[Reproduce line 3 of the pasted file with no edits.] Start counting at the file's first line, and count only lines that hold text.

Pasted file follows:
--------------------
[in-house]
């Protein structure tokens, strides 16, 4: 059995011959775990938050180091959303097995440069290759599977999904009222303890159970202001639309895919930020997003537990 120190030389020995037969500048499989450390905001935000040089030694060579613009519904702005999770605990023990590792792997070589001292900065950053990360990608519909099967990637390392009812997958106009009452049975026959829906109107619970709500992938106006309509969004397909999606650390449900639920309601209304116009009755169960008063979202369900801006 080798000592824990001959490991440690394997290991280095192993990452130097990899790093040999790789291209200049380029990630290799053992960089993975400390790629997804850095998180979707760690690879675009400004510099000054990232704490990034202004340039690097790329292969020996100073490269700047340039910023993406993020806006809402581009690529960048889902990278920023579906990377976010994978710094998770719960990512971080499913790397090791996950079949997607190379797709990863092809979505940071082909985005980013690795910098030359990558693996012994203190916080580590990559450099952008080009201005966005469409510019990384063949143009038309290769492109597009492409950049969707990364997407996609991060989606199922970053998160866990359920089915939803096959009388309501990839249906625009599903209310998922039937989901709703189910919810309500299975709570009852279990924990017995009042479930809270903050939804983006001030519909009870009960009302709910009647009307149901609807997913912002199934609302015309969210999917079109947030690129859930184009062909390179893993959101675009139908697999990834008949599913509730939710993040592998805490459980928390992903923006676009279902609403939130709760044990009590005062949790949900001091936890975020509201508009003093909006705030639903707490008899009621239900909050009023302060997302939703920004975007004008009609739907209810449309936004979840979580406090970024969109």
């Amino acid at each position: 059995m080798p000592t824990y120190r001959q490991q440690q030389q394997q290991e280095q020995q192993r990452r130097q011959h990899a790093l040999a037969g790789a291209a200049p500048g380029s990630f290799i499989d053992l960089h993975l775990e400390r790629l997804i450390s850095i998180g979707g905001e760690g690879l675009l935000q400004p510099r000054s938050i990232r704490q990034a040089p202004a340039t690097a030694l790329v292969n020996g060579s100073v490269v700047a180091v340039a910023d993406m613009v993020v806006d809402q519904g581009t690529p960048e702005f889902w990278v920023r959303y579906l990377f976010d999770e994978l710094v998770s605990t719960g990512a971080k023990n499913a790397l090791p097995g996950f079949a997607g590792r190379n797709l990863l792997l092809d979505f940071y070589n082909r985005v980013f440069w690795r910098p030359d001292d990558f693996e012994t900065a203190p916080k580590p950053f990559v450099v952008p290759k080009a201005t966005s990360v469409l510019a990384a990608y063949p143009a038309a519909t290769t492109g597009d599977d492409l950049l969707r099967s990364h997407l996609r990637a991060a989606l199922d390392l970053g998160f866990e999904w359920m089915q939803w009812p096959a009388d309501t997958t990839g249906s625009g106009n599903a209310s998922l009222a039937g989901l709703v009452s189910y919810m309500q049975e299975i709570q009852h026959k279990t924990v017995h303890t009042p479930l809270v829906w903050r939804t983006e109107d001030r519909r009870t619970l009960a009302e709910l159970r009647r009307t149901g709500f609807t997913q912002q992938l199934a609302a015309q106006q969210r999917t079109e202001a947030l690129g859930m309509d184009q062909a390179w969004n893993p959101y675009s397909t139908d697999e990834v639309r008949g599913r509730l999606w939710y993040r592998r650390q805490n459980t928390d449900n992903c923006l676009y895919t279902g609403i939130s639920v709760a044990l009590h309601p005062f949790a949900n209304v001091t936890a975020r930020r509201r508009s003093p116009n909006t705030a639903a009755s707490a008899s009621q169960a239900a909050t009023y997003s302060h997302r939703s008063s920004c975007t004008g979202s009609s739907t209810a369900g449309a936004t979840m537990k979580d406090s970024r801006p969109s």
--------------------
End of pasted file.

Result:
């Amino acid at each position: 059995m080798p000592t824990y120190r001959q490991q440690q030389q394997q290991e280095q020995q192993r990452r130097q011959h990899a790093l040999a037969g790789a291209a200049p500048g380029s990630f290799i499989d053992l960089h993975l775990e400390r790629l997804i450390s850095i998180g979707g905001e760690g690879l675009l935000q400004p510099r000054s938050i990232r704490q990034a040089p202004a340039t690097a030694l790329v292969n020996g060579s100073v490269v700047a180091v340039a910023d993406m613009v993020v806006d809402q519904g581009t690529p960048e702005f889902w990278v920023r959303y579906l990377f976010d999770e994978l710094v998770s605990t719960g990512a971080k023990n499913a790397l090791p097995g996950f079949a997607g590792r190379n797709l990863l792997l092809d979505f940071y070589n082909r985005v980013f440069w690795r910098p030359d001292d990558f693996e012994t900065a203190p916080k580590p950053f990559v450099v952008p290759k080009a201005t966005s990360v469409l510019a990384a990608y063949p143009a038309a519909t290769t492109g597009d599977d492409l950049l969707r099967s990364h997407l996609r990637a991060a989606l199922d390392l970053g998160f866990e999904w359920m089915q939803w009812p096959a009388d309501t997958t990839g249906s625009g106009n599903a209310s998922l009222a039937g989901l709703v009452s189910y919810m309500q049975e299975i709570q009852h026959k279990t924990v017995h303890t009042p479930l809270v829906w903050r939804t983006e109107d001030r519909r009870t619970l009960a009302e709910l159970r009647r009307t149901g709500f609807t997913q912002q992938l199934a609302a015309q106006q969210r999917t079109e202001a947030l690129g859930m309509d184009q062909a390179w969004n893993p959101y675009s397909t139908d697999e990834v639309r008949g599913r509730l999606w939710y993040r592998r650390q805490n459980t928390d449900n992903c923006l676009y895919t279902g609403i939130s639920v709760a044990l009590h309601p005062f949790a949900n209304v001091t936890a975020r930020r509201r508009s003093p116009n909006t705030a639903a009755s707490a008899s009621q169960a239900a909050t009023y997003s302060h997302r939703s008063s920004c975007t004008g979202s009609s739907t209810a369900g449309a936004t979840m537990k979580d406090s970024r801006p969109s």